I know he's not bad. I love him so much, which is why I'm still here and still trying to help him, and help my kids. I don't want them or me to always be on the receiving end. He wants to do more exercise, so that's a good thing, though I feel like it is another burden for me to shoulder. (me encouraging him to do the exercise, me encouraging him not to drink, to go to bed early. As well as being a mid-week single parent to our 4 dc, I also feel a lot ofresponsibility to helping him stick to his goals)

He gets most of Sunday morning every week all on his own (say 10 am till 12.30), as I take the 4 dc to church. He actually resents having this alone time forced on him - possibly confusingly from what I've said, he doesn't especially like being alone. He will usually try to do a long bike ride while we're gone though.

dazedandconfused Mon 03-Aug-09 10:48:57

I understand the noise issue as my DS is very sensitive to noise, as he has Aspergers. I also feel like this when I am tired/stressed. Here are my suggestions:

-Get your DH to make himself a space. Can he have a shed, lol? Or a space somewhere in the house which is quieter?
Can he spend time with one or two DCs doing quieter activities while you go our with another one or two?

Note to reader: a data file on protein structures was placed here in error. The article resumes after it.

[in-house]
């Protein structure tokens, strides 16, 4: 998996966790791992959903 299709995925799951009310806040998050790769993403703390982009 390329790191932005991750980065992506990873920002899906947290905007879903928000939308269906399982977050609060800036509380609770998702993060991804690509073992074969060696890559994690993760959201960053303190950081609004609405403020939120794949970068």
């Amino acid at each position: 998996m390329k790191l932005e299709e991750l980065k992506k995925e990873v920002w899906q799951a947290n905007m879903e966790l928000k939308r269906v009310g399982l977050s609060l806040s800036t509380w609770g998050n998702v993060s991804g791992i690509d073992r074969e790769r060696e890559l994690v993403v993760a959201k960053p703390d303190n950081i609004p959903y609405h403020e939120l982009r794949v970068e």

-Use earphones or earplugs! My DS wears earphones (to muffle sound) at school when activities get too noisy.

In the longer term, can he get a less stressful job? Sounds like he is struggling to cope with current stress - I agree with counselling suggestion. I think it's one of those things with DC noise - the more you become aware when you're stressed, the worse it gets!

Poor you. Hope you get some time to yourself too!

Kbear Mon 03-Aug-09 10:51:38

perhaps spending time with the kids outdoors in the woods or somewhere where they can run wild and make noise but it's not so intense might help him enjoy them more? We all tend to get a bit shouty in the house but relax and enjoy each other's company far more if we are out in the woods exploring and chasing about and playing hide and seek etc. It's exercise too which always helps.

My DH does shift work and tiredness is a big factor in our lives too and when he's come off a string of nights and the kids are being kids his fuse can be shorter than ususal but if he goes to the gym for a hour and then we go swimming or a walk or something Happy Daddy usually returns.

I would echo previous comments of getting a medical check too just to eliminate anything that may be underlying but it sounds like he can't wind down from a stressful job and we all know how that feels but it does need to be addressed.

He sounds like he's halfway there because he at least admits his behaviour is out of order but you're right, you don't want your kids remembering him as Grumpy Daddy.

bigchris Mon 03-Aug-09 10:52:07

from your last post I think you sound like a saint
it must feel like having five kids
i would be tempted to tell him that he is responsible for his own happiness, the constant moaning has got to have an impact on you as well sad